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Tóibín: 10,000 extra abortions – but govt refused humane measures in formation talks

Aontú leader, Peadar Tóibín has said that 10,000 extra abortions have taken place because of the repeal of the 8th amendment – and that the government had refused any proposals to make the legislation “even more marginally humane” in recent formation talks. 

The Southern Taskgroup on Abortion and Reproductive Topics an organisation claiming to represent 250 abortion providers has stated that they are providing 900 abortions a month, he said. Speaking on the 2nd anniversary of the deletion of the Right to Life from the Constitution  Deputy Tóibín TD noted;

“In the years running up to the referendum in 2018 hardly a day passed when abortion campaigners did not inform us that 3,500 Irish abortions were taking place in other countries or by the use of the abortion pill. So sure were abortion campaigners of these figures that that these figures were also broken down on a county by county basis in advance of the referendum”.

“In ever country where abortion is legalised, the rates of abortion increase radically. Those of us on the Human Right to Life side stated that this would happen in Ireland too. The evidence so far indicates that this has happened. If the abortion providers’ representative group are correct, then 10,450 extra lives have been lost in the 14 months that have passed since the abortion service was created. This is a significant loss of life, multiples of what’s been lost to Covid”.

The Committee on the 8th Amendment heard evidence that socio-economic reasons are given for 85% of abortions to Irish women. Many women feel that because of the economic situation that they are in they have no choice. Last year 19 women gave birth who were homeless. We have seen absolutely no evidence in the 2 years since the referendum that the government have focused on supporting mothers financially to ensure that they actually have a choice when it comes to the birth of their children”.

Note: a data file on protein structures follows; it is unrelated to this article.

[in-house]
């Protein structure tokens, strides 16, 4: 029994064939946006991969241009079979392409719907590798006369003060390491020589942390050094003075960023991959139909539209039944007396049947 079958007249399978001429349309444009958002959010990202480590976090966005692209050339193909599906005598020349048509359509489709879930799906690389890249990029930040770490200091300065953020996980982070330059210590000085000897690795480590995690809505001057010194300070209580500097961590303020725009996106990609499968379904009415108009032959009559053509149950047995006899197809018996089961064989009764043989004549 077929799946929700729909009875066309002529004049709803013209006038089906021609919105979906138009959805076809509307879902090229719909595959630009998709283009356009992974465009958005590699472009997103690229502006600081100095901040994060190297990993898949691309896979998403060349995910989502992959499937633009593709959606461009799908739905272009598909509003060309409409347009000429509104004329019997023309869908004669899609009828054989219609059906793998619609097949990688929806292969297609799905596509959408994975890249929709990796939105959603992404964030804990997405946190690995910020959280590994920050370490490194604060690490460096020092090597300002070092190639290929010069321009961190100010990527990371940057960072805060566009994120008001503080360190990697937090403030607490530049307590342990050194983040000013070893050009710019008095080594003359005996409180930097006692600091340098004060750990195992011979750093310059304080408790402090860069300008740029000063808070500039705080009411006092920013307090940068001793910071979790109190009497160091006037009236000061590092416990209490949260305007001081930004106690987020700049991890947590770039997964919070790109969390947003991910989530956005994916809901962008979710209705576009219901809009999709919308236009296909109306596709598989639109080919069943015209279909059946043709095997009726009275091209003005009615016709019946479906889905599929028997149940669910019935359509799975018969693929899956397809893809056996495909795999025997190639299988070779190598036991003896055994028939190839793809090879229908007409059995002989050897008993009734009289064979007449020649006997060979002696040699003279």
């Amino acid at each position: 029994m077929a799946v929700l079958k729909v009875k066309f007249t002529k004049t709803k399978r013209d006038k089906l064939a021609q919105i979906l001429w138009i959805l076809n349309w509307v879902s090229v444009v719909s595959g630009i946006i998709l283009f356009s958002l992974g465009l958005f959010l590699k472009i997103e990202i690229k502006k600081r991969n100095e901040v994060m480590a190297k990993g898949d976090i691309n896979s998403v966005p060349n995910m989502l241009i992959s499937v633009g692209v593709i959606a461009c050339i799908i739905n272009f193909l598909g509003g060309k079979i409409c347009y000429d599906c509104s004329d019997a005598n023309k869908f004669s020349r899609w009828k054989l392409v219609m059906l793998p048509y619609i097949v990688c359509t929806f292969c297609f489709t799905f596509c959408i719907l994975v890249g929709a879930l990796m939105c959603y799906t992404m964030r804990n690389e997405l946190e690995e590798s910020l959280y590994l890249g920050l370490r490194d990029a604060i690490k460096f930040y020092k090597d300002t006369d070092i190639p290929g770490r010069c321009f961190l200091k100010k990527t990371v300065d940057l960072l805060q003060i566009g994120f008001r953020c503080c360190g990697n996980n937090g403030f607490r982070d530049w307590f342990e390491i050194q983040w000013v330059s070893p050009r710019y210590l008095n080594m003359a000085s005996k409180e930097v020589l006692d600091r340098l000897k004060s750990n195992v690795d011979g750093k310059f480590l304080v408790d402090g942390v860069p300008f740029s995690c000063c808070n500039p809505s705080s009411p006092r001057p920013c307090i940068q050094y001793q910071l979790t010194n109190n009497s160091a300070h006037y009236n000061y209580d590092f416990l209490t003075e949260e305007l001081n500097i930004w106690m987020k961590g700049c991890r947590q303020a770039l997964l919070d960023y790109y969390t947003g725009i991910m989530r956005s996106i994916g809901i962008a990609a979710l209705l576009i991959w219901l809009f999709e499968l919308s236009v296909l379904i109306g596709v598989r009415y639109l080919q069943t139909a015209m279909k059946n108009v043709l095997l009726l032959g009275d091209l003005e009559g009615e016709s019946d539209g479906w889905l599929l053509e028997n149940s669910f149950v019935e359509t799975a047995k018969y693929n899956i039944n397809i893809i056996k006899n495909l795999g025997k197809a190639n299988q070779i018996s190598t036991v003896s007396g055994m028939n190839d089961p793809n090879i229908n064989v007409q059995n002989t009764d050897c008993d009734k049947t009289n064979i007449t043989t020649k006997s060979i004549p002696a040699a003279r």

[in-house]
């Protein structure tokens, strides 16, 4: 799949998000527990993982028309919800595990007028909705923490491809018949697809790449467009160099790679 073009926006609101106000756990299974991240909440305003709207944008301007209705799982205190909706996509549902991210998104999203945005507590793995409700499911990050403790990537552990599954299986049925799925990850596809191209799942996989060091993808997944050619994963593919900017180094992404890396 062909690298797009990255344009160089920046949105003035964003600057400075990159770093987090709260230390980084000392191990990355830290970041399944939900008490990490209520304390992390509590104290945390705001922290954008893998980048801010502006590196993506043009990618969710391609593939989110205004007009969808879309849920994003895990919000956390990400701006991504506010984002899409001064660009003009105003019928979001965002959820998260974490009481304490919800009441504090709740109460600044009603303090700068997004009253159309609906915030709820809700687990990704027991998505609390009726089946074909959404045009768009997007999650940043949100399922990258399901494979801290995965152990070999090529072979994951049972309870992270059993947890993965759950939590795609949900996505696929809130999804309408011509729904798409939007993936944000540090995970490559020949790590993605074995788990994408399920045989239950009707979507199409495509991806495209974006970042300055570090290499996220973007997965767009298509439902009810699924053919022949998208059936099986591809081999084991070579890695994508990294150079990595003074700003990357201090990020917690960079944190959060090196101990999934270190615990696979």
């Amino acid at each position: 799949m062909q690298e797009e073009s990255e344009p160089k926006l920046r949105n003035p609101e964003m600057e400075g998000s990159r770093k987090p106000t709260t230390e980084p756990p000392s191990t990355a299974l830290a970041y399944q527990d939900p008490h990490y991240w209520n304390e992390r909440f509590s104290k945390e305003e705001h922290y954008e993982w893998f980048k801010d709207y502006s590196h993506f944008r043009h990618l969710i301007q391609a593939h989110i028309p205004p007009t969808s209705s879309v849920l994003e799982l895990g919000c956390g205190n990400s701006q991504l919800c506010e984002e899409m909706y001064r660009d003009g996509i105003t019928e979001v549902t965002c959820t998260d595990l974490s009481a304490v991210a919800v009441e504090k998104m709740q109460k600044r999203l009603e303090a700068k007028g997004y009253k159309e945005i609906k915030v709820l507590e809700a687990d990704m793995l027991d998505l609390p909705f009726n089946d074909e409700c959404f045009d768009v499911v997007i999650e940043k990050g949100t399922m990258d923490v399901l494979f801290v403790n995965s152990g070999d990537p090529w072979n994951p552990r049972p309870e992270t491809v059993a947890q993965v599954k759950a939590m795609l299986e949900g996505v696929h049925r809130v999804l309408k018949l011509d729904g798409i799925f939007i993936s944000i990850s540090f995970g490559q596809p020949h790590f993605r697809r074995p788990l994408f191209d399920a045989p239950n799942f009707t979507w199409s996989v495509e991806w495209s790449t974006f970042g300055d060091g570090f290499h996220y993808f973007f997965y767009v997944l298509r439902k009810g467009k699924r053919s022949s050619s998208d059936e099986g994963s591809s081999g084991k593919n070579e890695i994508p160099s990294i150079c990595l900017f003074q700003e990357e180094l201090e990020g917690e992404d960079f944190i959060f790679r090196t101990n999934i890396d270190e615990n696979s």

The Aontú leader revealed that during the course of government formation talks which Aontú withdrew from last week, the topic of the rights of unborn children “was met with little enthusiasm by Fine Gael and Fianna Fáil”.

“In our recent discussions with Fianna Fáil and Fine Gael on a future programme for government it was abundantly clear to us that neither political party had any appetite for any change in the law to make it even marginally more humane. And indeed, we received no assurances that either Fianna Fáil or Fine Gael would prevent further deregulation of the human Right to life when the law comes up for review next year”.

“We sought pain relief for an unborn child during an abortion after 18 weeks of gestation, something that is used by default in foetal surgery. We sought the choice of an ultrasound for the mother before an abortion takes place. We sought to make it illegal for an abortion to be undertaken on the basis that the child has a disability or is a baby girl. And we sought a right to Conscientious Objection for health care providers when it comes to abortion. Shockingly no commitments from either party on any of these limited reforms was forthcoming”.

“In Britain in recent days news broke of a landmark legal challenge where Marie Lea-Wilson is suing the government for allowing disabled children to be aborted up to birth. She says that she doesn’t want her 11-month-old baby, Aidan, who has Downs Syndrome, growing up believing his life is less valuable than his peers’. In Ireland abortion is not banned on disability grounds either, the Fine Gael and Fianna Fáil rejected an amendment which I proposed to the abortion bill in 2018, meaning that no such restrictions apply”.

We know the tragic case in the National Maternity Hospital is being ignored by the Health Minister, and interestingly the 2019 Maternal Safety statement for the hospital, which must be published every March, is still in ‘draft’ format on the HSE website. The couple at the centre of the story raised concerns earlier this year about the independence of the proposed review panel. The government cannot ignore this tragedy and must commit to an impartial review, in a timely manner, so as to prevent tragedies like this in the future”.

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